I was hoping that YouTube might provide a clip from the Dimbleby Show on which Geller shot to fame in the UK in the 1970s, but all I can find on YouTube are clips seeming to show Geller bending spoons in less impressive ways. Either that or clips from the various versions of his recent TV shows in which he leads the search for the Next Uri Geller (this is the title of the German version of the show; in the US it went by the name of Phenomenon, and in Israel it was called The Successor). The show hasn't made it to the UK. Yet.

Saturday, 2 May 2009

Psychic Unfair

I have long been interested in the possibility that some of us, or indeed all of us, possess some kind of psychic ability. In fact, the vast majority of my academic research over the 15 years or so has examined this question in one way or another.

It was therefore with interest that we paid a visit last weekend to a psychic fair that was being held in a village hall just a few miles down the road from our home. As we paid the £3 each entry fee to the girl on the desk, I looked over the girl's shoulder to glance at the room we were paying six quid to enter (Freya was free). Down one side of the room stood five or six tables selling a little jewelry, a few crystals, and not a lot else. On the other side of the room were a handful of smaller tables at which were sat the psychics giving their readings.

Call me old fashioned but having been to one or two psychic fairs before I was expecting a few more stalls, and perhaps even a few more psychics. Still, we thought we'd enter into the spirit of things and get a reading each (me and Rachel that is, I don't think Freya was that arsed...). To get a reading we were required to put our name down with the girl on the front desk for the psychic (or indeed medium) of our choice. We opted for a reading from a medium so put our name down for someone called Annabel. I would go first and then Rachel, and we'd take turns to look after Freya. While waiting for Annabel to become available we thought we'd wait outside as it was such a beautiful sunny afternoon, and surprisingly Freya found it rather boring inside the hall with absolutely nothing to do.

A few minutes later I wandered back inside to see if Annabel had become free, only to find she was now giving a reading to someone else! What an effective queuing system... It's good that the girl on the front desk was taking people's names so as to avoid just this.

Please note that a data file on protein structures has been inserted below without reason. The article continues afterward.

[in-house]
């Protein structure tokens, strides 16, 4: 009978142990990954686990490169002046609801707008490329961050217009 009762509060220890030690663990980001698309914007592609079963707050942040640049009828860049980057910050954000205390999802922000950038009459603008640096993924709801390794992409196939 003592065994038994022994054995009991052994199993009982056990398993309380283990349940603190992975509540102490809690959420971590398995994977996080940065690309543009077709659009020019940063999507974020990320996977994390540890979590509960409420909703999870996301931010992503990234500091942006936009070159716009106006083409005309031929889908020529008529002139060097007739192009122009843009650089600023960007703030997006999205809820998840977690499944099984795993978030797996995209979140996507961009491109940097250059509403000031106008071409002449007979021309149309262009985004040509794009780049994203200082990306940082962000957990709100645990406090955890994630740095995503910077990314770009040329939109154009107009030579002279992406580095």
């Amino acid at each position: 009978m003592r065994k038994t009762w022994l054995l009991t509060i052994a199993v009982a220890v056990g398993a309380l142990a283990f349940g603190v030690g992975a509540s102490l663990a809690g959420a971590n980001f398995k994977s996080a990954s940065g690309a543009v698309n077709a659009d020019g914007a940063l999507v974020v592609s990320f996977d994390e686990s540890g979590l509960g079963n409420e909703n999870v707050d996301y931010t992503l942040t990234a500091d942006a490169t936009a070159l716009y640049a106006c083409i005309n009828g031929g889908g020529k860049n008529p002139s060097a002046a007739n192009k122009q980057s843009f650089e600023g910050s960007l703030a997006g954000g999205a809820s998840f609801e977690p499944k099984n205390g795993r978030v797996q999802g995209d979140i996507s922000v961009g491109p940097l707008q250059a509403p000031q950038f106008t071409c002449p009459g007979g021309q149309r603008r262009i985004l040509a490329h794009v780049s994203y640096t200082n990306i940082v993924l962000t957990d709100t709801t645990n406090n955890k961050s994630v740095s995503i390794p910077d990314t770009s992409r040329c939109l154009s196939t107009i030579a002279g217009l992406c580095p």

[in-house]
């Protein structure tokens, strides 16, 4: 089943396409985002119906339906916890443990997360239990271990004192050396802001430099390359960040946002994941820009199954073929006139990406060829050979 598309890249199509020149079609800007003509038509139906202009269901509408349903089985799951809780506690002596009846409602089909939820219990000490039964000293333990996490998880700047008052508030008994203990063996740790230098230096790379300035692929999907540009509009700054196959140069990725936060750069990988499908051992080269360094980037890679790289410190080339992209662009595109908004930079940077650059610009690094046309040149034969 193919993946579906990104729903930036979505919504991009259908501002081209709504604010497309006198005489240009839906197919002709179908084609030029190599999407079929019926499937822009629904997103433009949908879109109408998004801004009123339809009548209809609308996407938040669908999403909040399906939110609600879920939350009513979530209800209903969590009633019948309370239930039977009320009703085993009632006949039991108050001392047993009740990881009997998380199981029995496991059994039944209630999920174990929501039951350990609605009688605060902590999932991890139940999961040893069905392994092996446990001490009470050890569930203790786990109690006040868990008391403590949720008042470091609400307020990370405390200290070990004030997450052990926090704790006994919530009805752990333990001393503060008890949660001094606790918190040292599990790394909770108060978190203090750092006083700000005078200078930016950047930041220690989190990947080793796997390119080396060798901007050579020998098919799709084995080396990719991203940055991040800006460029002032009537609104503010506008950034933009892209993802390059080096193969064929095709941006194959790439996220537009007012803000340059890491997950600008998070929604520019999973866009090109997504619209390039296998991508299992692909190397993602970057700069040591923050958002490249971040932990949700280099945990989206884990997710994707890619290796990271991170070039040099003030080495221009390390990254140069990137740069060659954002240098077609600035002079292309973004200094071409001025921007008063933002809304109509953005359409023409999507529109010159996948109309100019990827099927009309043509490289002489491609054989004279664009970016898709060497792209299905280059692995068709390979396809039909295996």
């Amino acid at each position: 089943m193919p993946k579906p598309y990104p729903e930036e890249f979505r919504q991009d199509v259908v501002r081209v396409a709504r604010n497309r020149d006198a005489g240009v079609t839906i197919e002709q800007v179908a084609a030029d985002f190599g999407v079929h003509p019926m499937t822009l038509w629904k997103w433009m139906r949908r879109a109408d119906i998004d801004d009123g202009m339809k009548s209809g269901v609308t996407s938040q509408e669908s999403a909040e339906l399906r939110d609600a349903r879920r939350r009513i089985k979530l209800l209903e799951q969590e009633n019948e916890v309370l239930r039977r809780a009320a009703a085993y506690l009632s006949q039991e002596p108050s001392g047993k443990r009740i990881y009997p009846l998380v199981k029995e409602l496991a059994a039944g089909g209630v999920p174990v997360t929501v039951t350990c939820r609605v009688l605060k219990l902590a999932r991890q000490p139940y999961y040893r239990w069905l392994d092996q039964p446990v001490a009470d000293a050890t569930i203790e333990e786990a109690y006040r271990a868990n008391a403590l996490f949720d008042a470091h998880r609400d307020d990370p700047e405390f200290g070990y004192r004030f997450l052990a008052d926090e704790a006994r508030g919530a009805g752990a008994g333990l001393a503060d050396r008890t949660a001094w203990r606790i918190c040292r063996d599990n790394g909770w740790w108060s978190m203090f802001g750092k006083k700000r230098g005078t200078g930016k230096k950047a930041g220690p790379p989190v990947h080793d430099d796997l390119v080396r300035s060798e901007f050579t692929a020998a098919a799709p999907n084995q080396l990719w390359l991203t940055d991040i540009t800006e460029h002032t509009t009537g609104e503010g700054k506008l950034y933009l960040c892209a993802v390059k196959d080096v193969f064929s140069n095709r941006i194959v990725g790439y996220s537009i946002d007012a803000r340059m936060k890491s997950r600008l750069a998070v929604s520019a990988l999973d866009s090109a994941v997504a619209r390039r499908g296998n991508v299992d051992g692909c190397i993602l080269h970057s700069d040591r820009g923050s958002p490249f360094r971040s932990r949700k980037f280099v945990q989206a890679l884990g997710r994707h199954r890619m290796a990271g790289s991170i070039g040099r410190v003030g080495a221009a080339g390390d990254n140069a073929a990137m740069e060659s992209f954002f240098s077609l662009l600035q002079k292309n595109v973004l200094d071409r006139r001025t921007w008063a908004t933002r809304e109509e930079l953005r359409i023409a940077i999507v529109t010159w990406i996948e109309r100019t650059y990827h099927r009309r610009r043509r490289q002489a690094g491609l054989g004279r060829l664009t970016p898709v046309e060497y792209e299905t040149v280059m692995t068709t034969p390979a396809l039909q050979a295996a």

Oh well, perhaps it wasn't to be. Rather than wait another half hour for Annabel to become free (and perhaps be gazumped again) we decided instead to take Freya to a park and enjoy the Saturday afternoon sunshine. We quickly saw the positive side... we'd just saved ourselves £40 and we could be back home to catch the remaining hours of the Dibley-a-thon on G.O.L.D. Yay!

Goose, Moose and Apple Juice

As I've mentioned before, I'm a bit of a fan of Derren Brown. So it was a treat last night to see the man himself in his touring show, Enigma, at the Lowry Theatre in Salford. This was the second time Rachel and I had seen DB in a live show, having seen his An Evening of Wonders show in the West End last summer.

Both shows were excellent. Members of the audience needed on stage are chosen by frisbies thrown out into the audience. At the London show I was lucky enough to be one of about eight on stage at one point for a segment involving pendulums, each made of a large nut tied to the end of a piece of string. Through the power of suggestion the pendulum swings from left to right or in a circle no matter how much you feel you're keeping your arm still.

The best part of the Enigma show comes right at the end which, of course, I can't reveal. Suffice to say, the the title of this post might seem random but it isn't. It seems that DB is in agreement with Spiritual Junkie in so far as nothing is random.